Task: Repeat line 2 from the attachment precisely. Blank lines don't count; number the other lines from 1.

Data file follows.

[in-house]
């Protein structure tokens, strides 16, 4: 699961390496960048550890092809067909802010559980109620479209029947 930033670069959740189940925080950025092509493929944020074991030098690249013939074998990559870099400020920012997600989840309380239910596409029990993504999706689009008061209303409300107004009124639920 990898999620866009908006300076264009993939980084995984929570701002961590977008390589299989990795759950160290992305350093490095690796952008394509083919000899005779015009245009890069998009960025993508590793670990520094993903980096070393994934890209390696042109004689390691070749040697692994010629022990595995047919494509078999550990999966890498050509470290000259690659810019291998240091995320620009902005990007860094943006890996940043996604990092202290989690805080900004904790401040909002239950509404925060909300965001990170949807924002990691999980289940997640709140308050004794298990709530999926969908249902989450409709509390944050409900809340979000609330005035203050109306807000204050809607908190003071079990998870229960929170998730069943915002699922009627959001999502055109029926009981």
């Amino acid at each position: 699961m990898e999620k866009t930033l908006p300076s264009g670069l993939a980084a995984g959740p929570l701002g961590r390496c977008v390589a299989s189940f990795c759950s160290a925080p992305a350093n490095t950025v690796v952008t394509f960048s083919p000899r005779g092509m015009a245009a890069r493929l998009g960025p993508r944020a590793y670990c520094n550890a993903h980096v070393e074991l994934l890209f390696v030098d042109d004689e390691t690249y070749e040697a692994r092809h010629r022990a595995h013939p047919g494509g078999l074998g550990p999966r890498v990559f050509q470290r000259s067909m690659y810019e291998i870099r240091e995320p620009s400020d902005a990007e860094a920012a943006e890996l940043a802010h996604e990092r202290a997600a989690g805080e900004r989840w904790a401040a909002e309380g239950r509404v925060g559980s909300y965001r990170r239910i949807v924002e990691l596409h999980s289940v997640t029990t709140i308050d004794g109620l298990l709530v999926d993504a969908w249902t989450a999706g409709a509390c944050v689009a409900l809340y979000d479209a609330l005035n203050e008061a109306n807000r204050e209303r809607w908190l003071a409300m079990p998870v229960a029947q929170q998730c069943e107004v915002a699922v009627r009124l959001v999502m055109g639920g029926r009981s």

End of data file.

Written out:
């Protein structure tokens, strides 16, 4: 699961390496960048550890092809067909802010559980109620479209029947 930033670069959740189940925080950025092509493929944020074991030098690249013939074998990559870099400020920012997600989840309380239910596409029990993504999706689009008061209303409300107004009124639920 990898999620866009908006300076264009993939980084995984929570701002961590977008390589299989990795759950160290992305350093490095690796952008394509083919000899005779015009245009890069998009960025993508590793670990520094993903980096070393994934890209390696042109004689390691070749040697692994010629022990595995047919494509078999550990999966890498050509470290000259690659810019291998240091995320620009902005990007860094943006890996940043996604990092202290989690805080900004904790401040909002239950509404925060909300965001990170949807924002990691999980289940997640709140308050004794298990709530999926969908249902989450409709509390944050409900809340979000609330005035203050109306807000204050809607908190003071079990998870229960929170998730069943915002699922009627959001999502055109029926009981």